Visualizing ACS multi-year estimates

Hi all,

I saw a post earlier in this group that suggested this group discuss Mapping as well as general ACS data visualization. Hopefully that's ok, because I've got a question about general data visualization...

I was wondering if anyone has any thoughts or advice to share about how to appropriately, but also comprehensibly, visualize ACS multi-year estimates for lay public audiences in graphs, in a way that:
- Allows users to see trends over time,
- Gives them access to the most recent data,
- That facilitates wise use of data, and
- Strikes a good balance between full data disclosure and ease of use

I know the Bureau says that comparing non-overlapping estimate periods is the easiest, but as you all are well-aware rural areas only get the 5-year estimates and well, that means we'll have to wait till 2015 to get the first unique 5-year period (2010-14) since the first released 05-09 period. Also, it's certainly not impossible to compare overlapping estimate periods -- it just requires a bit more mental gymnastics and training of users (which I have been providing for the last few years, and am prepared to continue providing). So I've been struggling with how to visually display overlapping estimate periods for the rural leaders and practitioners with whom I work and provide services, and if I should at all.

Here are four visual display options that I've identified (attached are the graphs). Perhaps you know of different options? Is there some standard option that someone or some group has identified?

1. In Display Option 1, I report all the spanned period estimates and show the estimates that correspond to each year of the period

2. In Display Option 2, I only report the most recent 5-year period estimate (for all the years to which they correspond)

3. In Display Option 3, I only report the non-overlapping multiyear estimates, like the Census Bureau recommends doing for multiyear comparisons. The problem is that I won't be able to do this until 2015, when we get the 2010-2014 estimates.

4. In Display Option 4, I report all the available multiyear estimates, but do not show the estimates that correspond to each year of the period

Of course, I haven't even touched the issue of displaying MOE error bars in these graphs, which would add more complexity to the display options and the decision. This is certainly also in the back of my head for this consideration...

Thanks so much,

  • I don't have an answer for you, Lena, but THANK YOU for asking the question! Our agency has also been struggling with this! I will note that your charts don't display the margin of error, which is perhaps one complication too many.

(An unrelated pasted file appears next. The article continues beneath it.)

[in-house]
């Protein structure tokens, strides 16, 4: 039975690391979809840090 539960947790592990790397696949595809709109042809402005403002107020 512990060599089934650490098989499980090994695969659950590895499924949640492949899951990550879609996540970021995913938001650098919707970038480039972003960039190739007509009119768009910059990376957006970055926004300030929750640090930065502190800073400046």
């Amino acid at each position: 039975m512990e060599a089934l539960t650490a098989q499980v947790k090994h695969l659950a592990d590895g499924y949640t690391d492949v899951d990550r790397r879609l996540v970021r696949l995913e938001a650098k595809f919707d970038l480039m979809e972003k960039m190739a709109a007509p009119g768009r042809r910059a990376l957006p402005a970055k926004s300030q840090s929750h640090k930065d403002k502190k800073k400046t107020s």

• Hi Lena -

    I also have no firm answer. As a data practitioner, I'm inclined to suggest Option 1. (When in doubt, show all the data!) But... thinking about translating the data for lay audiences, I think there is too much overlap, which makes chart 1 hard to read, and the public expects an answer more like option 4.

    Could you add margin of error bars to option 4, so people can see that any "trend" incorporates both actual change and sampling error? (Not to mention the overlapping year issue...)

    Also - another option would be to show something akin to Option 1, but showing only every other year, or every third year?
  • Good question. I suspect there are many acceptable answers. Obviously Option 4 is the easiest to read. Perhaps Option 4 style with only the non-overlapping data points from Option 3 tells the story the best. That also leave room for margin of error bars.
  • Hi Lena,

    I am currently working with census data for geographical and temporal analytics. My suggestion is to provide a time series (toggle to display or not) so that the user can "slide" through time. In the time series, you can aggregate information per region using a zooming user interface in your geographical map. For example, you can tally female population in southern states per year. We have developed applications (w/ D3) and users enjoy the interaction.

    Hope this helps,
    Dr. K. Simpson
  • Lena:
    Each one of your graphs is a "hypothetical" representation, but 4 is the easiest to follow. A brief footnote can explain the source of your estimates. I would certainly make reference to the margin of error, either graphically or in the footnote/source. Dr. Simpson's suggestion above, regarding the use of time series is certainly worth pursuing. Thank you for asking the question.
  • Thanks everyone, so far, for your thoughtful responses. Yes, the plan is to integrate MOE information in the chart in some way for users (perhaps error bars or values that display when a user mouses over the point in the chart -- these charts will exist as a web application). I just wanted to get some ideas about the basic display of the multi-year estimates at this point.

    It sounds like you all are gravitating toward Option 4, with some variations. This is what I've done in the past, and people seem to understand it. I'll keep playing with the options that display the data for all years in the multi-year estimate period, maybe even put it in front of some lay data users to see how they handle it. If I do put it in front of people, I'll report my findings back to this group!

    If anyone else has any other suggestions for this visualization, please contribute. I don't think consensus has been reached on this yet!